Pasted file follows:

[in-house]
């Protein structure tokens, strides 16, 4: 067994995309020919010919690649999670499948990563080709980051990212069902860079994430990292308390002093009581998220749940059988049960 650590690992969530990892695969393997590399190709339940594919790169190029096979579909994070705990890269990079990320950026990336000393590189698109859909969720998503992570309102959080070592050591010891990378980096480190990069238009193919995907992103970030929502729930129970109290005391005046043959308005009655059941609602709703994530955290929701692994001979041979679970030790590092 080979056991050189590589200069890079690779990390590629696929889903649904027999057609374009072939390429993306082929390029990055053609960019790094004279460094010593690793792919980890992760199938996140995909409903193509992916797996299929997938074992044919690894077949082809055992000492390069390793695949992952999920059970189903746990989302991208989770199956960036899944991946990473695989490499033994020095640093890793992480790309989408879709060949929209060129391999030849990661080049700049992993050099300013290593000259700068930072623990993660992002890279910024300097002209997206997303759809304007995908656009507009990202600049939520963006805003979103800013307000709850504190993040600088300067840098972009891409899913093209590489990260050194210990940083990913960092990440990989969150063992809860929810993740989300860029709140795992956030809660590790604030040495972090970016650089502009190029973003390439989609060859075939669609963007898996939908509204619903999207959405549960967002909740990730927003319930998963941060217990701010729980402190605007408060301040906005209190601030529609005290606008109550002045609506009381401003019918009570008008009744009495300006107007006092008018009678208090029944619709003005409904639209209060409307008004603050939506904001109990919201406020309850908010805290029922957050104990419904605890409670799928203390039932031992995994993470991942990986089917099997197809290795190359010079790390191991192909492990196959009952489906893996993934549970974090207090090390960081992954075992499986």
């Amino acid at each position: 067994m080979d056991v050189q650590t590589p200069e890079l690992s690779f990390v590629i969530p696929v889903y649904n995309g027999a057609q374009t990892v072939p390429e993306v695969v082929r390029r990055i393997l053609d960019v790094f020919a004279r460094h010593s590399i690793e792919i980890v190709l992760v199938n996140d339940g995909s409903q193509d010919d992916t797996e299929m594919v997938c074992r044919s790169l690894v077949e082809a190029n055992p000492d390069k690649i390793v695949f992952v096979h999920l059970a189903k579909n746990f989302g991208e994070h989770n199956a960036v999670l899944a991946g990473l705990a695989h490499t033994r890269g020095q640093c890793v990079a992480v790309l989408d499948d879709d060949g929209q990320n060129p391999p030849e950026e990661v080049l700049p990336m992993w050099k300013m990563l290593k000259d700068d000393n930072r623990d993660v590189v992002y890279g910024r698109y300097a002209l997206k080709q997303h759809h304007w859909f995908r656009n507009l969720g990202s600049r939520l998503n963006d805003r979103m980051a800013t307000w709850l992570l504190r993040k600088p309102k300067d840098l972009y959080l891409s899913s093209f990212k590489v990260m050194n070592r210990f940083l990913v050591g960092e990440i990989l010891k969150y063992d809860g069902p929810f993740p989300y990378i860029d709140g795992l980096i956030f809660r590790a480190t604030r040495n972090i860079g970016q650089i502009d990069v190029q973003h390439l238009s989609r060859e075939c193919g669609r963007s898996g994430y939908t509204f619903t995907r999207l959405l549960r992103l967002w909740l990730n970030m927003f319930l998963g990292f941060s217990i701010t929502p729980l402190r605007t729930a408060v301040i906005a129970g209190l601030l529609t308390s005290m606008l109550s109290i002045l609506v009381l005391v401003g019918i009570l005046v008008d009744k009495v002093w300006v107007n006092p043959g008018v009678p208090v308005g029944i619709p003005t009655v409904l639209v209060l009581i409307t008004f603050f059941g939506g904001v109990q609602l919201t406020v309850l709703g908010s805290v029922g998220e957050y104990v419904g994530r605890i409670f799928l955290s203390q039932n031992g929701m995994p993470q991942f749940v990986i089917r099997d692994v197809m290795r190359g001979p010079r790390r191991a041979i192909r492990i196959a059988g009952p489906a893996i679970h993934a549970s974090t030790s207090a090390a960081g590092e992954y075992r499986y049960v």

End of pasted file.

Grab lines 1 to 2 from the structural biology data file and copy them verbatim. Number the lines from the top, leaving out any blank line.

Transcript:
[in-house]
């Protein structure tokens, strides 16, 4: 067994995309020919010919690649999670499948990563080709980051990212069902860079994430990292308390002093009581998220749940059988049960 650590690992969530990892695969393997590399190709339940594919790169190029096979579909994070705990890269990079990320950026990336000393590189698109859909969720998503992570309102959080070592050591010891990378980096480190990069238009193919995907992103970030929502729930129970109290005391005046043959308005009655059941609602709703994530955290929701692994001979041979679970030790590092 080979056991050189590589200069890079690779990390590629696929889903649904027999057609374009072939390429993306082929390029990055053609960019790094004279460094010593690793792919980890992760199938996140995909409903193509992916797996299929997938074992044919690894077949082809055992000492390069390793695949992952999920059970189903746990989302991208989770199956960036899944991946990473695989490499033994020095640093890793992480790309989408879709060949929209060129391999030849990661080049700049992993050099300013290593000259700068930072623990993660992002890279910024300097002209997206997303759809304007995908656009507009990202600049939520963006805003979103800013307000709850504190993040600088300067840098972009891409899913093209590489990260050194210990940083990913960092990440990989969150063992809860929810993740989300860029709140795992956030809660590790604030040495972090970016650089502009190029973003390439989609060859075939669609963007898996939908509204619903999207959405549960967002909740990730927003319930998963941060217990701010729980402190605007408060301040906005209190601030529609005290606008109550002045609506009381401003019918009570008008009744009495300006107007006092008018009678208090029944619709003005409904639209209060409307008004603050939506904001109990919201406020309850908010805290029922957050104990419904605890409670799928203390039932031992995994993470991942990986089917099997197809290795190359010079790390191991192909492990196959009952489906893996993934549970974090207090090390960081992954075992499986």